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The Student Voice: An Introduction to Developing the Singing Voice

Colin Baldy

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Product Details
15 Jul 2010
Dunedin Academic Press
176 pages - 234 x 156 x 15mm
This book is written for students of singing. Whilst primarily designed for undergraduate and graduate level students, it will also be of use to mature singers and to those already in the singing profession, who simply want to keep their technique and knowledge alive. Over a successful career as a singing teacher for more than a quarter of a century, Colin Baldy has been frustrated by the lack of suitable reading materials aimed specifically at the student of the singing voice. He hopes that this book will be a useful resource, not only to students, but also to their teachers who undoubtedly receive frequent requests for such a book. The book includes a certain amount of physiology, enough but not too much, with suggested exercises and methods for developing the correct use of that physiology. It suggests a suitable repertoire to run alongside the exercises, and contains a large amount of trouble-shooting advice. The author's intention is to encourage the singing student and to assist them in avoiding common pitfalls. It is also hoped that the book may help singers to identify vocal problems which they may already have developed.
Foreword; Introduction; Section 1: Developing the Voice; 1. How Easy is Singing? What is singing? - Text, emotion, body - Using the text - The emotional response - Finding the text within ourselves - The body: the physical response; 2.A blank canvas: Looking after yourself - Diet - Preparing to Sing - Give yourself time - Muscular Memory - What is a 'varnished' voice and how does it arise?- Can we remove the 'varnish', and should we worry?- Taking care at the start - First steps - Posture - An open throat - Gentle stretching of the vocal folds; 3. The concept of support: Supporting from the abdomen rather than the diaphragm - How tiring does singing need to be?4. Support in practice: Releasing the breath - Breath release in practice - Using the back muscles - Exercising; 5. Placing the voice: Resonance - Locating resonating cavities - Facial and head resonance - Exercise 5.1 - Chest resonance - Amplifying the sound - The soft palate - Avoiding a dropped soft palate - What does a raised soft palate look like? - Tongue position and the soft palate - Tenor/baritone and soprano/mezzo-soprano problems - What we hear and what we actually sound like - Checking the position of the soft palate and the tongue - The bulk of the vocal folds - Identifying a slightly dropped soft palate - - and a completely raised soft palate - Creating overtones - Placing and support - Brighter sounds and chest resonance - Breathy tone - Vocal onset: starting the sound; 6. The Tongue and the Larynx: Problems arising from a habitual dark sound - Supporting in the throat - A hard tone - Good positioning of the tongue - A released larynx - Tilting the larynx; 7. The falsetto and its importance to all voice types: The importance of this falsetto, and how it helps; 8. The messa di voce, vocal registers and the passaggio: Vocal registers - The risks of breaking the voice into sections at an early age - Moving into adulthood - Developing the messa di voce: some excercises - Moving from falsetto to full voice: the physiology - Applying this in singing - Upper vocal range: the passaggio - Marking; 9. Hearing Your Own Voice: Acoustic perception - Another pair of ears - The need for patience. Section 2: The process of vocal training: 10. From child to adult: Taking care of young voices; 11. Vocal Pedagogy: Singing in schools - Children singing opera - Vocal pedagogy through the ages - Manuel Garcia - Frederick Husler - Jo Estill - Conclusion; 12. Artistry in Singing: Using the Text: Good diction - Exercise: thinking about vowels - Case study - Understanding the text - Singing in foreign languages - The meaning of the words - Text in opera - Text in oratorio - Using text in contemporary music; 13. Repertoire with purpose: Repertoire or exercises? - Pure vowels and a simple line - Giuseppe Giordano: 'Caro mio ben' - Italian vowels - Learning to sing in French - Henri Duparc: 'Extase' - Singing with control - Faure: 'Claire de lune' - Releasing tightness in the throat - Wagner: 'O du mein holder Abendstern' (and preceding recitative) - Involvement and excitement - Charles Gounod: 'L'air des bijoux' - Jules Massenet: 'Va laisser couler mes larmes' - The passaggio - Edouard Lalo : 'Vainement, ma bien-aimee' - Growing the sound - Donizetti: 'Una furtiva lagrima' - Handel arias - Bach arias - Imagination and choice of repertoire; 14. Performance: avoiding pitfalls: Preparation - Marking - Will I be heard? - Singing in choirs - Coloratura - Patter arias - Releasing the breath - Dealing with nerves in performance; 15. The Countertenor: a Special Case? The historical background - Castrati - The countertenor in the twentieth century - The vocal production of the countertenor - Finding countertenors; References.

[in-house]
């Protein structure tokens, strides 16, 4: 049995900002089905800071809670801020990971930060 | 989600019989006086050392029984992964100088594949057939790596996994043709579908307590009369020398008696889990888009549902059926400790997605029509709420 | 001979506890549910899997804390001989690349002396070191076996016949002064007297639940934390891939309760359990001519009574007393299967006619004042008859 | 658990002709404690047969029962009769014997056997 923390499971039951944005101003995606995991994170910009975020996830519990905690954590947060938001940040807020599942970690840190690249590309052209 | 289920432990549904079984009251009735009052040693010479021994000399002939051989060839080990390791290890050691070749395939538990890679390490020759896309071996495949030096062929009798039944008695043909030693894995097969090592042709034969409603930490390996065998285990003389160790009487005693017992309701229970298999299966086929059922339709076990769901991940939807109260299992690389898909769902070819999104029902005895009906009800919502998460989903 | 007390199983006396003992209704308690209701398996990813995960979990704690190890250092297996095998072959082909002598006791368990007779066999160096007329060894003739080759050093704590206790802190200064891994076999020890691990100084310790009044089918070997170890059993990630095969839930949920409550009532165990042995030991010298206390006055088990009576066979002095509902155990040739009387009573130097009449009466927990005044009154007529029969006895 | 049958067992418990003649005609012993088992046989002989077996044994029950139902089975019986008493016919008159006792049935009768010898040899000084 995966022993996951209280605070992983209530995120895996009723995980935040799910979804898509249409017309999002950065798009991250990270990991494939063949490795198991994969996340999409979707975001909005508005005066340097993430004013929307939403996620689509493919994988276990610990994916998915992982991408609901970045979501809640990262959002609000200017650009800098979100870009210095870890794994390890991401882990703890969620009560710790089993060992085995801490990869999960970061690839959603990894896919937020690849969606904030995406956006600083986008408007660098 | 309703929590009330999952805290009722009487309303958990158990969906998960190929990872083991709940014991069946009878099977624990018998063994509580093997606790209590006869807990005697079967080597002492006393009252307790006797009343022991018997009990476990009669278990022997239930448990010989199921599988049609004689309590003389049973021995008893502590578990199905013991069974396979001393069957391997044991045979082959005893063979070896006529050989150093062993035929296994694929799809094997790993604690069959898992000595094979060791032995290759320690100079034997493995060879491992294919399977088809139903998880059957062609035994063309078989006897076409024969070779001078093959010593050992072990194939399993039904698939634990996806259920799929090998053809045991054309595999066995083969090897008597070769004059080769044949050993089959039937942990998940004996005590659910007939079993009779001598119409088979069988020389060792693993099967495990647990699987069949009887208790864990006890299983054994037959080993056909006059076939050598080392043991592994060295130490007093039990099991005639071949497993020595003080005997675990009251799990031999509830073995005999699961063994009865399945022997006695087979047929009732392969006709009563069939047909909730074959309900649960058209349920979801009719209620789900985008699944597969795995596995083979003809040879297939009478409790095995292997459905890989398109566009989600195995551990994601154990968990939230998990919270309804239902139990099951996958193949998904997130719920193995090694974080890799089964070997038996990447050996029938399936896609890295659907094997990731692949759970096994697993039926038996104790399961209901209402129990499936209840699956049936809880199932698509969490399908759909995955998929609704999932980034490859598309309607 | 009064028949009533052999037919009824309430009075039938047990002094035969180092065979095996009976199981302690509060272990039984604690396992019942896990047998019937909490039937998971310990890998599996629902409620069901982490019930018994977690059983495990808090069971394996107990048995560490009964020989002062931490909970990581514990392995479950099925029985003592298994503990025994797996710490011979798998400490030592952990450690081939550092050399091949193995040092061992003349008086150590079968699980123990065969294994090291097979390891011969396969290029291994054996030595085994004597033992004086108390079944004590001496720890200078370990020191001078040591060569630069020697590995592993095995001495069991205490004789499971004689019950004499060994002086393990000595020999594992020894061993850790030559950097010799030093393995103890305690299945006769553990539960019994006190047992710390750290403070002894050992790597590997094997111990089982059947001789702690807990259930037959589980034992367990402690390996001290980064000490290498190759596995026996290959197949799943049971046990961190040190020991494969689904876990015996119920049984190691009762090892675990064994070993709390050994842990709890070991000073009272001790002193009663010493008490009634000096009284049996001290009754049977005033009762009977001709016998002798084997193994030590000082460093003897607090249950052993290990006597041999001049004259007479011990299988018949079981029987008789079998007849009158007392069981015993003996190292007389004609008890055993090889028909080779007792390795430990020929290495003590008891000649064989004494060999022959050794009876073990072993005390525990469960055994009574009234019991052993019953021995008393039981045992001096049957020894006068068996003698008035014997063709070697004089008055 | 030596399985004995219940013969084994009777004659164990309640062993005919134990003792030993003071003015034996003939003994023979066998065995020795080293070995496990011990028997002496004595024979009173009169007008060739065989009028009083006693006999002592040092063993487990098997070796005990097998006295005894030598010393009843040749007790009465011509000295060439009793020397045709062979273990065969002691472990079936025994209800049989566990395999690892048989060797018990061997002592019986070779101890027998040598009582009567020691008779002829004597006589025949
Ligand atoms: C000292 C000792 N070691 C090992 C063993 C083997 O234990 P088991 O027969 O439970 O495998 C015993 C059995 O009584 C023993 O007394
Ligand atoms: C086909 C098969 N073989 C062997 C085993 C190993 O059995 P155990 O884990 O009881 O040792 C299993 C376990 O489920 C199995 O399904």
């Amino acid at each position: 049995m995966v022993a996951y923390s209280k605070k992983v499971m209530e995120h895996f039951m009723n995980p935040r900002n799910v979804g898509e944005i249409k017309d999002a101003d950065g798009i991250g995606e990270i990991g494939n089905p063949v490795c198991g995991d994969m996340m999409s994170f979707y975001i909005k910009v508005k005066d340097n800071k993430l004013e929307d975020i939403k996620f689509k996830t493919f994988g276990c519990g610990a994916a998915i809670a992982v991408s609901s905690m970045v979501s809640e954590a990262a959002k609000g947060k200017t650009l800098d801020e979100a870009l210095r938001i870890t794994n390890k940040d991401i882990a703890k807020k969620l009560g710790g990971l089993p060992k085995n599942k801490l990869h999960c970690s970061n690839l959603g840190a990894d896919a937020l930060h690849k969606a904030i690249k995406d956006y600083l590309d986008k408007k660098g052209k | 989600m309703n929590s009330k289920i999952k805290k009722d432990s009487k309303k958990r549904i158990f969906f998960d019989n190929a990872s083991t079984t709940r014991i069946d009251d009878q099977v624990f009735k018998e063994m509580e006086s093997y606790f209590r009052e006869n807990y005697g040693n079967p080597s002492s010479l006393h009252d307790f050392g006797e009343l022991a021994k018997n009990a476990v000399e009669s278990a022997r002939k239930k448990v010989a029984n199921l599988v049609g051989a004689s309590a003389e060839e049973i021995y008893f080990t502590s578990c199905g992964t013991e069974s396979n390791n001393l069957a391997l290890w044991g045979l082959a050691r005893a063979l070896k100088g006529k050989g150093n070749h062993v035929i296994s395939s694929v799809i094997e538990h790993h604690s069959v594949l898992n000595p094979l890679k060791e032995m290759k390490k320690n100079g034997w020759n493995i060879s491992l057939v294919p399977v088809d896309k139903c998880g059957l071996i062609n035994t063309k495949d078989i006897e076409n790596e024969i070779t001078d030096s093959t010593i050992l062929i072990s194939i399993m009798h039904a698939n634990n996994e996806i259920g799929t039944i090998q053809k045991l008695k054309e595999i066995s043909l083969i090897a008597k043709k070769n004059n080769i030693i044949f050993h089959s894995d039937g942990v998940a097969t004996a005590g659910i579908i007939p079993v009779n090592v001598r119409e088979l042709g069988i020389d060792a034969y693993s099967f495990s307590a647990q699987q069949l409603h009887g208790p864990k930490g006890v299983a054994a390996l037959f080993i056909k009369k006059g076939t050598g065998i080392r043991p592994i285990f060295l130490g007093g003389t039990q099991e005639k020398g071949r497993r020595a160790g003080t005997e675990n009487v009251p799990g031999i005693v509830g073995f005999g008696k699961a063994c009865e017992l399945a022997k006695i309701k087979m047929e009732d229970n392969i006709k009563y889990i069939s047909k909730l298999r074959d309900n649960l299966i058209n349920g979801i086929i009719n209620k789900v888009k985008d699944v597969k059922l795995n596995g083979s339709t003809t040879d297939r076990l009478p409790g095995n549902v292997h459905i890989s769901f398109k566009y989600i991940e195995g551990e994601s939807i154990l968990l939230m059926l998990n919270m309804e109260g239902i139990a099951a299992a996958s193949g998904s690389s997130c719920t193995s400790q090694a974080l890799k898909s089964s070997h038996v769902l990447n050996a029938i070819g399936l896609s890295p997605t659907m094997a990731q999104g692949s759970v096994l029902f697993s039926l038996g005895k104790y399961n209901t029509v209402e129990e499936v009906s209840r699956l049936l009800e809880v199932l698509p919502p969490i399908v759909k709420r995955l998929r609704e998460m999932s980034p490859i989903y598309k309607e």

Colin Baldy has taught singing at the Universities of Cambridge and Oxford, Utah State University, Pisa University and a number of summer schools in the UK, France and Italy. From 1990 to 2001 he trained the singers, men and boys, of the world-famous choir of New College, Oxford. He receives frequent invitations to work as visiting professor around the world. A previous book, Voice for Life 5 was published by the Royal School of Church Music in 2002. Colin is a character baritone and an exponent of the songs of Noel Coward.

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